It is the most common anorectal complaint; some studies claim that almost half of adults have experienced the symptoms of hemorrhoids by the age of 50. Hemorrhoids are enlarged and engorged anal veins.
Hemorrhoids can either be internal or external. Internal hemorrhoids develop within the anus or rectum. External hemorrhoids develop at the anus. Hemorrhoids are popularly known as piles.
Most often, internal hemorrhoids have no symptoms but are only found if there is bleeding with a bowel movement or if the hemorrhoid prolapses so that it can be felt outside of the anus. This may lead to itching and pain as well as the bleeding. Hemorrhoids may also cause anal itching (pruritus ani), and a constant feeling of needing to have a bowel movement (tenesmus).
Internal hemorrhoids can be graded into:
Grade I: Intra-anal non prolapsing hemorrhoids.
Grade II: Intra-anal hemorrhoids that prolapse on straining, but are reduced up spontaneously.
Grade III: Intra-anal hemorrhoids that prolapse on straining, and require manual reduction up.
Grade IV: Extra-anal hemorrhoids that are prolapsed and non-reducible.
External hemorrhoids are a sore ailment. Blood clots sometimes form within prolapsed external hemorrhoids, causing a very painful condition called a thrombosis. If that happens, the hemorrhoid can turn purple or blue, and my possibly bleed. The pain is usually worse with bowel movements and may increase with sitting. Despite its appearance, it’s usually not serious, apart from the pain. It may resolve spontaneously in a couple of weeks. Nevertheless, If it persistent, your trusted surgeon doctor can remove it if the pain is unbearable.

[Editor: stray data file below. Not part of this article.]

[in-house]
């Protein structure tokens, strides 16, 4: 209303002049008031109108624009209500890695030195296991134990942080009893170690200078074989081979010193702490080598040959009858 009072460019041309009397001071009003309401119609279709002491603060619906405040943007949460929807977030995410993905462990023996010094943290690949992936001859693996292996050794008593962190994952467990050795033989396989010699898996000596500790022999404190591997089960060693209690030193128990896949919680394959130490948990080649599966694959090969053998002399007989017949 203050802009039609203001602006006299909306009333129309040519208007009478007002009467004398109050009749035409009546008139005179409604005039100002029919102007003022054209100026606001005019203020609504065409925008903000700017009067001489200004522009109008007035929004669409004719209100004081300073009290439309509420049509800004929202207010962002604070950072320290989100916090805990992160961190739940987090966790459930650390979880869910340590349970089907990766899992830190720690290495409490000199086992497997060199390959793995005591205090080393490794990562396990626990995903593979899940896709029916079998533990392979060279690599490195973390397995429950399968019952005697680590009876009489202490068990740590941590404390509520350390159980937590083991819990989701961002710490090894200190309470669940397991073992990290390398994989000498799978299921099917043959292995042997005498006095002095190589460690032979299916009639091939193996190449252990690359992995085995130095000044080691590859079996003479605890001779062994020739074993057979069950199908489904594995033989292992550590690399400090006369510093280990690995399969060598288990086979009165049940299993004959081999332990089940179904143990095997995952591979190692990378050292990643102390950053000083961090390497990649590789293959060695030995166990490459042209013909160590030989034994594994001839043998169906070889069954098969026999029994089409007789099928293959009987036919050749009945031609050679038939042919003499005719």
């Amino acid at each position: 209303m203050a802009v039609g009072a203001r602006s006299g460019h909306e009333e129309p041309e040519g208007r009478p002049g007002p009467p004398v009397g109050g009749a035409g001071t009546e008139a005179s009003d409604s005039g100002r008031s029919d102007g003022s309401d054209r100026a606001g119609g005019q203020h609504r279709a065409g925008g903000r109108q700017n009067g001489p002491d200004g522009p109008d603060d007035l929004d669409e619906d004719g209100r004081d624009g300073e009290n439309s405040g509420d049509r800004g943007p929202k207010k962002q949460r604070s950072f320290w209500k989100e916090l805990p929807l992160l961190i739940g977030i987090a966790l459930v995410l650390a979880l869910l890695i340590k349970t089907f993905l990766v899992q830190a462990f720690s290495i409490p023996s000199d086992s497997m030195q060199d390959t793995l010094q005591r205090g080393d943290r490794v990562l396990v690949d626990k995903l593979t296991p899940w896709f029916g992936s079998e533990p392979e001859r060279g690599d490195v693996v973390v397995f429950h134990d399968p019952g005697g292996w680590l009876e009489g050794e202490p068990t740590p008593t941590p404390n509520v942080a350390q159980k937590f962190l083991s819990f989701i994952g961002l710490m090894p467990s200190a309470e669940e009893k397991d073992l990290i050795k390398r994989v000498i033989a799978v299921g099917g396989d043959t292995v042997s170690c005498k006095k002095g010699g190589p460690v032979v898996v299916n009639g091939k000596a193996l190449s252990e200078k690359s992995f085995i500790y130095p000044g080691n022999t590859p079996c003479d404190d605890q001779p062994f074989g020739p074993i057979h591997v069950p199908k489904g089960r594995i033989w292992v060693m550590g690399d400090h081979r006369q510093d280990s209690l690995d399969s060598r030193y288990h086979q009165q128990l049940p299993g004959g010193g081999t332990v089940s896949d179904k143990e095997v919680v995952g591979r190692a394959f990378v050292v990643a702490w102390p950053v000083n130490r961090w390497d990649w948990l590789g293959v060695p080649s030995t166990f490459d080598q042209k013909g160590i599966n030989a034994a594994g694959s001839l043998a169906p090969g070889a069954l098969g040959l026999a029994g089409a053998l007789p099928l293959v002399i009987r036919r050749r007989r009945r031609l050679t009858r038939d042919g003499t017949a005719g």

It involves the pillow-like clusters of veins that lie just beneath the mucous membranes lining the lowest part of the rectum and the anus. When the venous pressure within these veins increases, thy swell and dilate. This leads to the most common symptoms of bleeding and swelling.
Despite the fact that scientists are divided on what exactly causes hemorrhoids, traditionally they are associated with chronic constipation, straining during bowel movements, and prolonged sitting on the toilet — all of which hinder blood flow to and from the area, causing it to pool and engorge/enlarge the veins. This could be a logical explanation for the common occurrence of hemorrhoids with pregnancy, when the enlarging uterus presses on the veins.
Medical history intake and clinical bed-side examination may be enough to diagnose hemorrhoids. Your treating surgeon may request for an additional diagnostic tool if he feels anything abnormal internally; proctoscopy, through which your doctor can get a clear view of the inside of your rectum.
Grade I & II can be treated conservatively by the following:
Grade III and Grade IV hemorrhoids are treated by surgery. It is done in hospital under general or spinal anesthesia.